Conditioned taste aversion in rats with excitotoxic brain lesions

  title={Conditioned taste aversion in rats with excitotoxic brain lesions},
  author={Takashi Yamamoto and Yoshiyuki Fujimoto and Tsuyoshi Shimura and Nobuyuki Sakai},
  journal={Neuroscience Research},

Conditioned taste aversion as a learning and memory paradigm

Role of the gustatory thalamus in taste learning

Brain regions responsible for the expression of conditioned taste aversion in rats.

Among a variety of brain regions including the parabrachial nucleus, amygdala, insular cortex, supramammillary nucleus, nucleus accumbens, and ventral pallidum that are involved in different phases of CTA expression, the enhanced taste sensitivity and hedonic shift, from positive to negative, may originate in the basolateral nucleus of the amygdala.

Involvement of the insular cortex in retention of conditioned taste aversion is not time dependent




Brain stem mechanisms of conditioned taste aversion learning in rats.

It is concluded that the parabrachial nuclei and the adjacent reticular formation probably represent the neural substrate of the permanent CTA engram the protracted consolidation of which is disrupted by prolonged cessation of impulse which is disrupt by prolonged stopping of impulse activity in the information storing network.

Thalamocortical relations in taste aversion learning: II. Involvement of the medial ventrobasal thalamic complex in taste aversion learning.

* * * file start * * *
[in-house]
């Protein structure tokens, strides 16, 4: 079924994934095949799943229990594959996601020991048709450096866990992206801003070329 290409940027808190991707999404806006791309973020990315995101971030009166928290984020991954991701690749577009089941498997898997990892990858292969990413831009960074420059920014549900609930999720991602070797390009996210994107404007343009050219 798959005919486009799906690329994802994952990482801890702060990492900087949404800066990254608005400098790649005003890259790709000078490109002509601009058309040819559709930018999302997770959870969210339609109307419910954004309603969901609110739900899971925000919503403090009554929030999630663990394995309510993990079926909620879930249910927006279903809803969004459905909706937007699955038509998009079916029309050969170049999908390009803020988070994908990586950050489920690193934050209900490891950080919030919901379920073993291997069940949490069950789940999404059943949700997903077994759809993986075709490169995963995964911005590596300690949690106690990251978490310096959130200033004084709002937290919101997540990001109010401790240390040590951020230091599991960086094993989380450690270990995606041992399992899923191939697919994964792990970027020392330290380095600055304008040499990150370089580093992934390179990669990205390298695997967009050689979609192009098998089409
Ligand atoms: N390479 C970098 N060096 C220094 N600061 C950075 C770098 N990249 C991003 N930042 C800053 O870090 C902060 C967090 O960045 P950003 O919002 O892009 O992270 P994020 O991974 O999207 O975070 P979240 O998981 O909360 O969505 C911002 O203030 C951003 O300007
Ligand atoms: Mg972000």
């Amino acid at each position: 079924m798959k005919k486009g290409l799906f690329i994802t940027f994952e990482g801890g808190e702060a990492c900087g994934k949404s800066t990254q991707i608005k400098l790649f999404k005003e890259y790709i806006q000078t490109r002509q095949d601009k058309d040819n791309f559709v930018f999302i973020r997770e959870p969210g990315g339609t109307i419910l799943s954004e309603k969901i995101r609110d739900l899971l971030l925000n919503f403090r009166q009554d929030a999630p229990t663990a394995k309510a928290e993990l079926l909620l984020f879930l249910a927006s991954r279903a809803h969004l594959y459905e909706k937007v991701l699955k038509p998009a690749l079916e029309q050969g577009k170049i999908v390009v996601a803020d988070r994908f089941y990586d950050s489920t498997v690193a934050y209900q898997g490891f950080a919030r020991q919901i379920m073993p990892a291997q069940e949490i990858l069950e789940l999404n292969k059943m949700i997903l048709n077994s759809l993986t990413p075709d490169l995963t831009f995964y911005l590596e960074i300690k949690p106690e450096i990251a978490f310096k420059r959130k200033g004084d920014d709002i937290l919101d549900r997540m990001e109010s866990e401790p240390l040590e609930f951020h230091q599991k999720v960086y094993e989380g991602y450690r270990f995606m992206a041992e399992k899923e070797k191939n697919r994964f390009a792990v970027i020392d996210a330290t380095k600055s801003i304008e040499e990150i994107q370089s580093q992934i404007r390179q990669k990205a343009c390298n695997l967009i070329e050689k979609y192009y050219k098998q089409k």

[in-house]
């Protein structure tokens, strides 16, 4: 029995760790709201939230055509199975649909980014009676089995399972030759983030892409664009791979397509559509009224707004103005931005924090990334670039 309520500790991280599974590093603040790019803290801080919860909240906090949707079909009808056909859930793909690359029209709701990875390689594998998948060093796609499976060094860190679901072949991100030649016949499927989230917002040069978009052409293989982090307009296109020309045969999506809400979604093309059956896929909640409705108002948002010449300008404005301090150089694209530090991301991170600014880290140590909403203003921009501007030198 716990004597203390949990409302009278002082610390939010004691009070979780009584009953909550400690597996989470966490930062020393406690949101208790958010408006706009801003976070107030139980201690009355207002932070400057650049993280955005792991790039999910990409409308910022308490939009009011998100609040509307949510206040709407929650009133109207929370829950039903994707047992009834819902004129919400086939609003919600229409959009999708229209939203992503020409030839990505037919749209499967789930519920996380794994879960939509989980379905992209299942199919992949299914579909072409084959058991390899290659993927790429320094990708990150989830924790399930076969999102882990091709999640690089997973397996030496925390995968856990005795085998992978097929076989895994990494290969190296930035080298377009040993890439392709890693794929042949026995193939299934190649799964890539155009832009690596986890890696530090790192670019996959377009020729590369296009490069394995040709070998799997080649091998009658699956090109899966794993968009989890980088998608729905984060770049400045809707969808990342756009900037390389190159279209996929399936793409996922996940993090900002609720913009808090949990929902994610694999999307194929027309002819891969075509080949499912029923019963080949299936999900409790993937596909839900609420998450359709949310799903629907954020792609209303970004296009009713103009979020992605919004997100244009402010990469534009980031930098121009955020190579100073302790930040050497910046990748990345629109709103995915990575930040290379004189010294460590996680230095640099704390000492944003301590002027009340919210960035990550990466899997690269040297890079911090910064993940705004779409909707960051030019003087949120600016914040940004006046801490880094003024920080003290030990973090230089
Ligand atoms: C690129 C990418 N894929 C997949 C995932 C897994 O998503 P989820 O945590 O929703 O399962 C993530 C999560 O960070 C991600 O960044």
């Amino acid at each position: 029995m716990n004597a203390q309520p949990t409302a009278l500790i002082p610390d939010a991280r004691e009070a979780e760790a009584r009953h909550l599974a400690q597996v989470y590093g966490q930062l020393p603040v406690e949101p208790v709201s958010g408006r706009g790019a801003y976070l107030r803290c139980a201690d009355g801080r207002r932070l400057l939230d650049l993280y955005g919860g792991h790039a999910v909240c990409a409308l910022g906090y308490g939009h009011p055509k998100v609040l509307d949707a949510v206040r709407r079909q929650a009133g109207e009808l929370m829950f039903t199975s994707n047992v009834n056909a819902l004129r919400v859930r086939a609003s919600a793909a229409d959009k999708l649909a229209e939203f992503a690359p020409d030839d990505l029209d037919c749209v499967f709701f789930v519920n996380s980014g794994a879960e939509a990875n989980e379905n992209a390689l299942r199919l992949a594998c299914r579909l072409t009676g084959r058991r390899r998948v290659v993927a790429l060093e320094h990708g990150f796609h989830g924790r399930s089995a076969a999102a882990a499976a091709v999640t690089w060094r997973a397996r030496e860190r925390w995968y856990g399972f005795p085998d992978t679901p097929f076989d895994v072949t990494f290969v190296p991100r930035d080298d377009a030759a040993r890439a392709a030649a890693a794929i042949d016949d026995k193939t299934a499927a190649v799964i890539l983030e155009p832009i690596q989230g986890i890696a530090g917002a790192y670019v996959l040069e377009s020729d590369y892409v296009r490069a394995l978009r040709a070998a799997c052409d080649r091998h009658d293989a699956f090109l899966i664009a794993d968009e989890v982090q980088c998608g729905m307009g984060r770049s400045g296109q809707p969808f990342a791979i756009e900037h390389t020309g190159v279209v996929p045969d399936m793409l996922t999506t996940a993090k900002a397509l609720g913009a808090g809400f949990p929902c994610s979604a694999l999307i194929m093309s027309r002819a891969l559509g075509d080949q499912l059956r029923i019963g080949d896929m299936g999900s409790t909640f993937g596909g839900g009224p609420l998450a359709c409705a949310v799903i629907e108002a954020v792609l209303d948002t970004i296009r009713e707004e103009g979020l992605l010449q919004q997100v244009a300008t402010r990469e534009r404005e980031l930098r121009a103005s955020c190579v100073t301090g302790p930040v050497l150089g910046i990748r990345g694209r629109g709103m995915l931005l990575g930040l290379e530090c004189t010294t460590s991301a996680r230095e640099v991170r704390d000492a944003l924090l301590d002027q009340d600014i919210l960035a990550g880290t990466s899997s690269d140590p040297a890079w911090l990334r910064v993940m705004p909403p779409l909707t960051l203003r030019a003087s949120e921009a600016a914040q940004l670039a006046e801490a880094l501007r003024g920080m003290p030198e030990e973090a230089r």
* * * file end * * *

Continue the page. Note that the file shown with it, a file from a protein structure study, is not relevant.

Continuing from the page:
Results of Experiment 2 demonstrated that animals lacking VBm thalamus and the olfactory bulbs could not acquire aversions to ingested LiCl following eight conditioning trials, demonstrating that destruction of VBM thalamic nuclei is sufficient to prevent CTA learning.

Parabrachial nucleus lesions and conditioned taste aversion: evidence supporting an associative deficit.

The results demonstrate that the disruption of CTA in lesioned rats cannot be ascribed to an inability to process either gustatory or visceral afferent information per se and suggest that PBN-lesioned rats are unable to form a specific association between gustatory and visceral cues.

Ibotenate lesions of the hippocampus enhance latent inhibition in conditioned taste aversion and increase resistance to extinction in conditioned taste preference.

The influence of the neurotoxic lesion on LI is in the opposite direction to the effect typically found following hippocampal damage induced by traditional methods, which presents challenges for most current theories of hippocampal function.

Double dissociations of the effects of amygdala and insular cortex lesions on conditioned taste aversion, passive avoidance, and neophobia in the rat using the excitotoxin ibotenic acid.

The results show that the insular cortex is involved in reactions to the novelty and associative salience exclusively of taste stimuli, whereas the amygdala is probably more concerned with the reaction to more general aspects of novelty in the environment and in fear-motivated behavior.